Great comments – thanks very much. Glad to see people are still reading my blog after all this time. I never knew about the stone’s healing powers – are you referring to the Argyll (or Argyle) Stone or the one next to it, St. Conval’s Stone? They sit side by side in the cast iron enclosure in the car park.

      The John McCain story is great too – I’ve never come across it before. Do you have a link? I’d love to find out more.

      Cheers, May

  • jake - 30 June 15 - Reply

    The Argyll stone was the equivalent of Lourdes in its prime people came from all around Europe to touch it. Itwas supposed to have healing powers
    If it was in Ireland there would be bus loads of tourists flocking to it everyday.
    I think we should revive it

  • Suzanne Lee - 2 May 14 - Reply

    Nice blog and it made me laugh as I understand how odd some Renfrew folks can be as I am a resident here too!

    I was searching history of the Argyll Stone when I discovered your blog and I am so glad that I did. I did not realise that there is an old tomb in the old parish church and I am going to see if I can view it before the church goes up for auction in a few days time. Sadly this is a sign of the times but hopefully I can capture some last moments before it is sold on. I will happily share any pictures I can.

    • May Miles Thomas - 2 May 14 - Reply

      Hi Suzie – Love your comment – every time I went to Renfrew I had a great time! I had no idea that the old parish church was up for auction – seems a shame since it’s such an important building. It’s certainly worth going in to see the resting place of John Ross Hawkhead and his wife. Just goes to show that nothing’s permanent. If you manage to take photos, I’d love to see them.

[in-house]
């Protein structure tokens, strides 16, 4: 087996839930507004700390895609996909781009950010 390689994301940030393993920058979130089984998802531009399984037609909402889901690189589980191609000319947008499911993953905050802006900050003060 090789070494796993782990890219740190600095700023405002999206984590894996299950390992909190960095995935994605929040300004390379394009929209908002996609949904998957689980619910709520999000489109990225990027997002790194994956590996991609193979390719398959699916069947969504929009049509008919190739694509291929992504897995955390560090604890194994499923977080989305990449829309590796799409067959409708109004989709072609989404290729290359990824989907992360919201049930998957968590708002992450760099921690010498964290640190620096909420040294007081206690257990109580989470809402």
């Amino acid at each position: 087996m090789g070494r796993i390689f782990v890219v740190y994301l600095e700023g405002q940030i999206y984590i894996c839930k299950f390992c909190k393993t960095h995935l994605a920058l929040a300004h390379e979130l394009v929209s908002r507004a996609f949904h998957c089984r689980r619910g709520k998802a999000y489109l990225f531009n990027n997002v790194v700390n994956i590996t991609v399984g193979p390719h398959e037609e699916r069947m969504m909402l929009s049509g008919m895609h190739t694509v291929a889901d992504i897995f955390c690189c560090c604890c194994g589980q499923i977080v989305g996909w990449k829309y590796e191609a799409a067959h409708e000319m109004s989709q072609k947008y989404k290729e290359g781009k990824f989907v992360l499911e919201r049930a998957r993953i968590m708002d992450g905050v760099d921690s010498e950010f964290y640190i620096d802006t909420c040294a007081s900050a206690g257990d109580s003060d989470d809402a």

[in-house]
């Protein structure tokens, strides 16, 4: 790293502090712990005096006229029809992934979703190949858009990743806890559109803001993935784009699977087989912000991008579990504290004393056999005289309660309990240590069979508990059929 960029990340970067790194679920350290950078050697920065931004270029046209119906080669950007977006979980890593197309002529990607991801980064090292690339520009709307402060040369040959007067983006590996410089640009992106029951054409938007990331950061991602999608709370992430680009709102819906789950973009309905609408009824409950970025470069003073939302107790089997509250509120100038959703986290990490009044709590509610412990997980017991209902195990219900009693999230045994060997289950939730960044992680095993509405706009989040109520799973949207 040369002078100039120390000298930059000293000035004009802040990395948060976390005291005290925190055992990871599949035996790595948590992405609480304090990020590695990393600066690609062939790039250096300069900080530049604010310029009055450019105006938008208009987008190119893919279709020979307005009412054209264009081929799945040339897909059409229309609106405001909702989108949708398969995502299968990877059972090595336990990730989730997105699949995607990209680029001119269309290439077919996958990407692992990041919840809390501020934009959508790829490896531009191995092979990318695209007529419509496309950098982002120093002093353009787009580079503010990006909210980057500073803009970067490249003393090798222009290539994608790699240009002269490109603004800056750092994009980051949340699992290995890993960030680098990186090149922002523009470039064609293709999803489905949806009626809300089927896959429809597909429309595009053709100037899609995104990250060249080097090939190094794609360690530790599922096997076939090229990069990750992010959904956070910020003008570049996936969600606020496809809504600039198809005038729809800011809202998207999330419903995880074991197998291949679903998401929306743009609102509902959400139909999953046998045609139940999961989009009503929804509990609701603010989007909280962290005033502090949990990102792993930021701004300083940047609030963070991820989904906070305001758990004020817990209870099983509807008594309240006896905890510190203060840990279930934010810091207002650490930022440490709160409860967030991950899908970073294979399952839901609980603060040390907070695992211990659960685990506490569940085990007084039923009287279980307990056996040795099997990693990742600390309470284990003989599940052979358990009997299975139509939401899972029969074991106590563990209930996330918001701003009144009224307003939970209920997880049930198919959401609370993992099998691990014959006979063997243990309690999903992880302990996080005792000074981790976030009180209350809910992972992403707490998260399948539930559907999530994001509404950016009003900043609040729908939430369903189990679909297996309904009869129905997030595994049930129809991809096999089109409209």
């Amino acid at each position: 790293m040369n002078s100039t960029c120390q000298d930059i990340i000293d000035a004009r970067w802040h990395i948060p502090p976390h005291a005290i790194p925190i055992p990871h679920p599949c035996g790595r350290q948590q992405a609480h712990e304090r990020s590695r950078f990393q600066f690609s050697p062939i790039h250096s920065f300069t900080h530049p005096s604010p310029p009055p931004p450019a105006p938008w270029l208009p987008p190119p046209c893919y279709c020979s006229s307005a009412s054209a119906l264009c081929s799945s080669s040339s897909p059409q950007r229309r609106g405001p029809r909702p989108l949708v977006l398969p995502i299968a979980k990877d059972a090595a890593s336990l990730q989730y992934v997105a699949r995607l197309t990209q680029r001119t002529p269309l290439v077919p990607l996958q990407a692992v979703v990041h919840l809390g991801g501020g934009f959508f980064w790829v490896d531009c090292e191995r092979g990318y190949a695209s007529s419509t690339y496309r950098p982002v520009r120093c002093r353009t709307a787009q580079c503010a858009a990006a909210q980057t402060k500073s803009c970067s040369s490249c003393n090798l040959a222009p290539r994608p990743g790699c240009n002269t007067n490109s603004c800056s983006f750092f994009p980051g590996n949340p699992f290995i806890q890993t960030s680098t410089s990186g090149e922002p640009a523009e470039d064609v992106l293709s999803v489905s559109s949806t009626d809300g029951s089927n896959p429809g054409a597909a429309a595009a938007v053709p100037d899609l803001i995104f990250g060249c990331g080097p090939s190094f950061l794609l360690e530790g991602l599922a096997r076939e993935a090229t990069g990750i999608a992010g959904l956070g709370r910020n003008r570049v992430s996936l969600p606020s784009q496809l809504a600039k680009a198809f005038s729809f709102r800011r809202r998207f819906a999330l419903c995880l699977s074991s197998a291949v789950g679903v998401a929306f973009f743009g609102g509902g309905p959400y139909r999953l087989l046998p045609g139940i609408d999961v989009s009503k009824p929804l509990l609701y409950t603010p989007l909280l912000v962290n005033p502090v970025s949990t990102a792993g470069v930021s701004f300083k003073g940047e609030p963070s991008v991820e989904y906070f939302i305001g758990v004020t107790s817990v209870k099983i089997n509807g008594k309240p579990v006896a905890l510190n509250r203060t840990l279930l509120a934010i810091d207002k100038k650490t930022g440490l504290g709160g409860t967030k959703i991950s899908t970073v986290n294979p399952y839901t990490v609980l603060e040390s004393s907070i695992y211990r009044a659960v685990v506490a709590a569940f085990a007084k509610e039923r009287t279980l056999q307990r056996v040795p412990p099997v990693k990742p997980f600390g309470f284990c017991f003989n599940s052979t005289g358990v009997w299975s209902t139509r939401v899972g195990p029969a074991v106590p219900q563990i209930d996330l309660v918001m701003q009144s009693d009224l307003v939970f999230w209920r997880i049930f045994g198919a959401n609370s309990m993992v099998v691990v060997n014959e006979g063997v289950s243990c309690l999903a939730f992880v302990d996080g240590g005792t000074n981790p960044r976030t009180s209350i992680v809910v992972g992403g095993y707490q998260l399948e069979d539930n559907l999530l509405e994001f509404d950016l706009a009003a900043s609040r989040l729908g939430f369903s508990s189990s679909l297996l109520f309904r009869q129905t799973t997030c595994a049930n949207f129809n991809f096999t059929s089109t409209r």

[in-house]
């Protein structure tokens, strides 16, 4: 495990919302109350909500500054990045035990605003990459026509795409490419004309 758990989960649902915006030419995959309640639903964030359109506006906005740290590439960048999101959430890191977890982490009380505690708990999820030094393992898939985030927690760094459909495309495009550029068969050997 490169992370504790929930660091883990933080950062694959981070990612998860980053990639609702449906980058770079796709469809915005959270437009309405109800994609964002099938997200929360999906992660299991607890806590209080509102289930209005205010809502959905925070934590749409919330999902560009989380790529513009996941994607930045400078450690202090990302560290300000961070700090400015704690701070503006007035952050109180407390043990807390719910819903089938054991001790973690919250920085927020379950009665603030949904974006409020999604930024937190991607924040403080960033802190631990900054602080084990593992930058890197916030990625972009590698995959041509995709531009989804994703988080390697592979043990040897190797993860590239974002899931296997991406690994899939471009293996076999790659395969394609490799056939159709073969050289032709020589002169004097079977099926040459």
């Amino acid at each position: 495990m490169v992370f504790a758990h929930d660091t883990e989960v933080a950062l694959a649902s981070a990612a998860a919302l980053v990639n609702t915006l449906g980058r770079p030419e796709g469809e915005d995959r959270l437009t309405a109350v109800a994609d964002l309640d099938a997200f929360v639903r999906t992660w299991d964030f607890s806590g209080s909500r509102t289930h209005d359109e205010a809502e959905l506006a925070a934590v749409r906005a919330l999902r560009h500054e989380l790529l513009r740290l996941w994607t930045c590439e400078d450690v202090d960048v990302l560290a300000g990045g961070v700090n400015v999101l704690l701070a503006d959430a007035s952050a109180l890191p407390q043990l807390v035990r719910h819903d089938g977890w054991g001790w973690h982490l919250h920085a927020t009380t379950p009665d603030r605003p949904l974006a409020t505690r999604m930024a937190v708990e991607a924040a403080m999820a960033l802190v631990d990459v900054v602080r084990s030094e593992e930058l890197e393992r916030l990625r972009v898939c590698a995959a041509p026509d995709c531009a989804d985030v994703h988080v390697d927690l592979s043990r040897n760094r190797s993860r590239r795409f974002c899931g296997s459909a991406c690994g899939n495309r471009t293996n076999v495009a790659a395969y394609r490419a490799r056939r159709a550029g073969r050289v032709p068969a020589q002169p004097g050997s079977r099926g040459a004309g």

All the best,
      May

      • Suzanne Lee - 20 June 19 - Reply

        Would you believe I have accidentally found myself back at this blog post 5 years after posting my comment :) I’m researching Renfrewshire’s history for a project and hoping to help raise awareness of these historic stories.

        Have you been back to Renfrew since this blog visit? The Old Inchinnan church where the Knights graves are rumoured to be (the one beside the bridge you stopped at last time) is being dug up now for an archaeological dig.

        I did manage to take some photos all those years ago and I should really dig them out for you. The church was bare though, the pews ripped out, the works. very sad.

        • May Miles Thomas - 21 June 19 - Reply

          Hi Suzanne – Welcome back to my blog. I haven’t been writing much since the project ended. Thanks for letting me know about the church – it sounds very interesting. I wonder what the dig will reveal? I haven’t been back to the site lately because I’m concentrating on other work but I’d certainly be interested in seeing your photos. Please write to me at http://www.elementalfilms.eu

          All the best,
          May

  • James Denham - 12 November 13 - Reply

    Hi, just to say your blog is absolutely brilliant, I got answers to couple of things I was looking for and found them here, I am currently writing a book on the course of the River Clyde and will definitely put a link on my bibliography.

    Best wishes,

    James

    • May Miles Thomas - 12 November 13 - Reply

      Thanks James,

      Glad you like the blog and best of luck with the book – sounds great.

      All the best, May

  • May Miles Thomas - 6 December 08 - Reply

    Thanks George,

    My mammy used to say ‘did you come up the Clyde in a bubble?’

  • George Brown - 5 December 08 - Reply

    Re- St Convals Chariot,
    I was fortunate to read the highly informative board depicting the history of the stones before the vandals got to it.
    Reading the opening passages relating to Conval sitting on a stone which came out of the water and bringing him over to Scotland, reminded me of a regular comment of my mother:: ”Dae ye think ah cam up the clyde in a wheel barra?!”